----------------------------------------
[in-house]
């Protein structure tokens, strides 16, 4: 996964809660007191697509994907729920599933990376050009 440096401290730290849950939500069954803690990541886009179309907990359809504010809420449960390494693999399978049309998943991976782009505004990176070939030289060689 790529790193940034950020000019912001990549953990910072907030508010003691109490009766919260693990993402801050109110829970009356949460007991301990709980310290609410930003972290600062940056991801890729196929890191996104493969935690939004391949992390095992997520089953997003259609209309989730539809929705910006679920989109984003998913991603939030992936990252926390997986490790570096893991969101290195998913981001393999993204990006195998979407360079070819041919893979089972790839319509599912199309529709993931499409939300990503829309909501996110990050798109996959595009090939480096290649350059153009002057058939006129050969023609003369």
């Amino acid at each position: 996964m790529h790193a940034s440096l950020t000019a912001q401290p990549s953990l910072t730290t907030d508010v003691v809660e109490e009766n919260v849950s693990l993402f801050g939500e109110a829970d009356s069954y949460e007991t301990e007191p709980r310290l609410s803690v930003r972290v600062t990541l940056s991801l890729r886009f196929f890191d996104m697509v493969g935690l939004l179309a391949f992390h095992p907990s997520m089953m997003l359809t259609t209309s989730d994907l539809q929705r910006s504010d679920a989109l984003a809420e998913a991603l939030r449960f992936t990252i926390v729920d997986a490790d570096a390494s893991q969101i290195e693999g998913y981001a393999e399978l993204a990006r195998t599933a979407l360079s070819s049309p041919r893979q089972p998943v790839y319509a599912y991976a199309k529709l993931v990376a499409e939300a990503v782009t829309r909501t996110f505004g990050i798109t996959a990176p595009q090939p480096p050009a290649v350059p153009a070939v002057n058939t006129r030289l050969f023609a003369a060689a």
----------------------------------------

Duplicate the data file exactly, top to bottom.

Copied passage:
[in-house]
């Protein structure tokens, strides 16, 4: 996964809660007191697509994907729920599933990376050009 440096401290730290849950939500069954803690990541886009179309907990359809504010809420449960390494693999399978049309998943991976782009505004990176070939030289060689 790529790193940034950020000019912001990549953990910072907030508010003691109490009766919260693990993402801050109110829970009356949460007991301990709980310290609410930003972290600062940056991801890729196929890191996104493969935690939004391949992390095992997520089953997003259609209309989730539809929705910006679920989109984003998913991603939030992936990252926390997986490790570096893991969101290195998913981001393999993204990006195998979407360079070819041919893979089972790839319509599912199309529709993931499409939300990503829309909501996110990050798109996959595009090939480096290649350059153009002057058939006129050969023609003369």
């Amino acid at each position: 996964m790529h790193a940034s440096l950020t000019a912001q401290p990549s953990l910072t730290t907030d508010v003691v809660e109490e009766n919260v849950s693990l993402f801050g939500e109110a829970d009356s069954y949460e007991t301990e007191p709980r310290l609410s803690v930003r972290v600062t990541l940056s991801l890729r886009f196929f890191d996104m697509v493969g935690l939004l179309a391949f992390h095992p907990s997520m089953m997003l359809t259609t209309s989730d994907l539809q929705r910006s504010d679920a989109l984003a809420e998913a991603l939030r449960f992936t990252i926390v729920d997986a490790d570096a390494s893991q969101i290195e693999g998913y981001a393999e399978l993204a990006r195998t599933a979407l360079s070819s049309p041919r893979q089972p998943v790839y319509a599912y991976a199309k529709l993931v990376a499409e939300a990503v782009t829309r909501t996110f505004g990050i798109t996959a990176p595009q090939p480096p050009a290649v350059p153009a070939v002057n058939t006129r030289l050969f023609a003369a060689a």